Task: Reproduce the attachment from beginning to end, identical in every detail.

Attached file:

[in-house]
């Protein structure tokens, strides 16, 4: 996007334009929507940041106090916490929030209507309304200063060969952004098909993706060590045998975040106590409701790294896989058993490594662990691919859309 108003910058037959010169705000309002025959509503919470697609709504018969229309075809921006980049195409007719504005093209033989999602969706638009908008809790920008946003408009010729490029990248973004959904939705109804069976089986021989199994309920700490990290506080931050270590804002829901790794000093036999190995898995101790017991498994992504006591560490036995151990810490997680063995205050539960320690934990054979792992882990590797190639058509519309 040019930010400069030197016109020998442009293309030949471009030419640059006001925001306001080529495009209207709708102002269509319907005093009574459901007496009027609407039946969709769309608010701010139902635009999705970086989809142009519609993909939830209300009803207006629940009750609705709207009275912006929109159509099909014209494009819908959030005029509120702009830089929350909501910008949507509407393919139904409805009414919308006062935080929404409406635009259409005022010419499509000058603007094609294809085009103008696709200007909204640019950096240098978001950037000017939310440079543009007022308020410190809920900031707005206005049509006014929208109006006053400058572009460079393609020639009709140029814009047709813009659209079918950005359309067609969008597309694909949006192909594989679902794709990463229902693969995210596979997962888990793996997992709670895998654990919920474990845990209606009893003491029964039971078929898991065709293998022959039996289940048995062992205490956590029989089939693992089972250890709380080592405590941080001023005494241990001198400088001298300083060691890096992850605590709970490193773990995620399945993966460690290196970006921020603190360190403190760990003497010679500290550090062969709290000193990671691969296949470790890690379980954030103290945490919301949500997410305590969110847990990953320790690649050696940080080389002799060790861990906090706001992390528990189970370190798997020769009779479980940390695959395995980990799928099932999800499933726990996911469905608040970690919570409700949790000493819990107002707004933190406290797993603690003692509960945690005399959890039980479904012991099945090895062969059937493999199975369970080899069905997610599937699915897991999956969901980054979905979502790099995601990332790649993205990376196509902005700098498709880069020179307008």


[in-house]
């Protein structure tokens, strides 16, 4: 996007334009929507940041106090916490929030209507309304200063060969952004098909993706060590045998975040106590409701790294896989058993490594662990691919859309 108003910058037959010169705000309002025959509503919470697609709504018969229309075809921006980049195409007719504005093209033989999602969706638009908008809790920008946003408009010729490029990248973004959904939705109804069976089986021989199994309920700490990290506080931050270590804002829901790794000093036999190995898995101790017991498994992504006591560490036995151990810490997680063995205050539960320690934990054979792992882990590797190639058509519309 040019930010400069030197016109020998442009293309030949471009030419640059006001925001306001080529495009209207709708102002269509319907005093009574459901007496009027609407039946969709769309608010701010139902635009999705970086989809142009519609993909939830209300009803207006629940009750609705709207009275912006929109159509099909014209494009819908959030005029509120702009830089929350909501910008949507509407393919139904409805009414919308006062935080929404409406635009259409005022010419499509000058603007094609294809085009103008696709200007909204640019950096240098978001950037000017939310440079543009007022308020410190809920900031707005206005049509006014929208109006006053400058572009460079393609020639009709140029814009047709813009659209079918950005359309067609969008597309694909949006192909594989679902794709990463229902693969995210596979997962888990793996997992709670895998654990919920474990845990209606009893003491029964039971078929898991065709293998022959039996289940048995062992205490956590029989089939693992089972250890709380080592405590941080001023005494241990001198400088001298300083060691890096992850605590709970490193773990995620399945993966460690290196970006921020603190360190403190760990003497010679500290550090062969709290000193990671691969296949470790890690379980954030103290945490919301949500997410305590969110847990990953320790690649050696940080080389002799060790861990906090706001992390528990189970370190798997020769009779479980940390695959395995980990799928099932999800499933726990996911469905608040970690919570409700949790000493819990107002707004933190406290797993603690003692509960945690005399959890039980479904012991099945090895062969059937493999199975369970080899069905997610599937699915897991999956969901980054979905979502790099995601990332790649993205990376196509902005700098498709880069020179307008």